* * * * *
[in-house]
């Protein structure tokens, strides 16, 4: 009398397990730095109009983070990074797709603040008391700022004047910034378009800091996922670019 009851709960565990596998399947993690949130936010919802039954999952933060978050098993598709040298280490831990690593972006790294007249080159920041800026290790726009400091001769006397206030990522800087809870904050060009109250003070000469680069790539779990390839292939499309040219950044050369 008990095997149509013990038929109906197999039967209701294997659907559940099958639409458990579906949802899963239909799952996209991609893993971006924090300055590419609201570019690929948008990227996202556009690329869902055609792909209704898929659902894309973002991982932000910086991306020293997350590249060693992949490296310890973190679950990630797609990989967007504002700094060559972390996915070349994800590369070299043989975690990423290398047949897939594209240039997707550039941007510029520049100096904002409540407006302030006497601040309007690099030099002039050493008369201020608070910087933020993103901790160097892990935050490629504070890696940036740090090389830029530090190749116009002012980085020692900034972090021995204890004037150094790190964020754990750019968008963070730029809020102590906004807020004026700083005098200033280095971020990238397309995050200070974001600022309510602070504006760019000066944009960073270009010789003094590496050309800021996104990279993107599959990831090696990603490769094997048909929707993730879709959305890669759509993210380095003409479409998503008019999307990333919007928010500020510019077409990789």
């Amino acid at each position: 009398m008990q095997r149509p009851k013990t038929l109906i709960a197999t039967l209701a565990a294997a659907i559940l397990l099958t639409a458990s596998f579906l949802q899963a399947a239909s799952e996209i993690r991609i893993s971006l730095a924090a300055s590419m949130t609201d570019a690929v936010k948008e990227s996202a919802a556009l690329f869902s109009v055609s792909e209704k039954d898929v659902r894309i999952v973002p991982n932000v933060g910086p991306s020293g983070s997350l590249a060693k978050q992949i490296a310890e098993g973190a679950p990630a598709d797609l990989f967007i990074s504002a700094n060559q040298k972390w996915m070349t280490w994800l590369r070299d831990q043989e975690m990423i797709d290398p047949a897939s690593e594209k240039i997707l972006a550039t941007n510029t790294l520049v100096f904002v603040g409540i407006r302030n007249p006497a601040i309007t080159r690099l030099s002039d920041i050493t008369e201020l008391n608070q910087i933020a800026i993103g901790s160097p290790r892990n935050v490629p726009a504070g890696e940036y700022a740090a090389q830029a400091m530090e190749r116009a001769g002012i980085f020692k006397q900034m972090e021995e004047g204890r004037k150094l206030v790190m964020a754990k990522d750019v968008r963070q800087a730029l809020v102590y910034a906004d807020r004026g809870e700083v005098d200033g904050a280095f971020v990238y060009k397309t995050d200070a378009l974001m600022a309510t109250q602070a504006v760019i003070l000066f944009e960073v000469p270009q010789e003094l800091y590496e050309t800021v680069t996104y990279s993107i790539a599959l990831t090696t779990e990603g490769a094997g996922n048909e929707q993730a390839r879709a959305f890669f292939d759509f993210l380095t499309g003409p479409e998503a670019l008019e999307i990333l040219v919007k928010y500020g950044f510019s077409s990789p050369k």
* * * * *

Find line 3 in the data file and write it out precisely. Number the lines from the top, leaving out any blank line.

């Amino acid at each position: 009398m008990q095997r149509p009851k013990t038929l109906i709960a197999t039967l209701a565990a294997a659907i559940l397990l099958t639409a458990s596998f579906l949802q899963a399947a239909s799952e996209i993690r991609i893993s971006l730095a924090a300055s590419m949130t609201d570019a690929v936010k948008e990227s996202a919802a556009l690329f869902s109009v055609s792909e209704k039954d898929v659902r894309i999952v973002p991982n932000v933060g910086p991306s020293g983070s997350l590249a060693k978050q992949i490296a310890e098993g973190a679950p990630a598709d797609l990989f967007i990074s504002a700094n060559q040298k972390w996915m070349t280490w994800l590369r070299d831990q043989e975690m990423i797709d290398p047949a897939s690593e594209k240039i997707l972006a550039t941007n510029t790294l520049v100096f904002v603040g409540i407006r302030n007249p006497a601040i309007t080159r690099l030099s002039d920041i050493t008369e201020l008391n608070q910087i933020a800026i993103g901790s160097p290790r892990n935050v490629p726009a504070g890696e940036y700022a740090a090389q830029a400091m530090e190749r116009a001769g002012i980085f020692k006397q900034m972090e021995e004047g204890r004037k150094l206030v790190m964020a754990k990522d750019v968008r963070q800087a730029l809020v102590y910034a906004d807020r004026g809870e700083v005098d200033g904050a280095f971020v990238y060009k397309t995050d200070a378009l974001m600022a309510t109250q602070a504006v760019i003070l000066f944009e960073v000469p270009q010789e003094l800091y590496e050309t800021v680069t996104y990279s993107i790539a599959l990831t090696t779990e990603g490769a094997g996922n048909e929707q993730a390839r879709a959305f890669f292939d759509f993210l380095t499309g003409p479409e998503a670019l008019e999307i990333l040219v919007k928010y500020g950044f510019s077409s990789p050369k």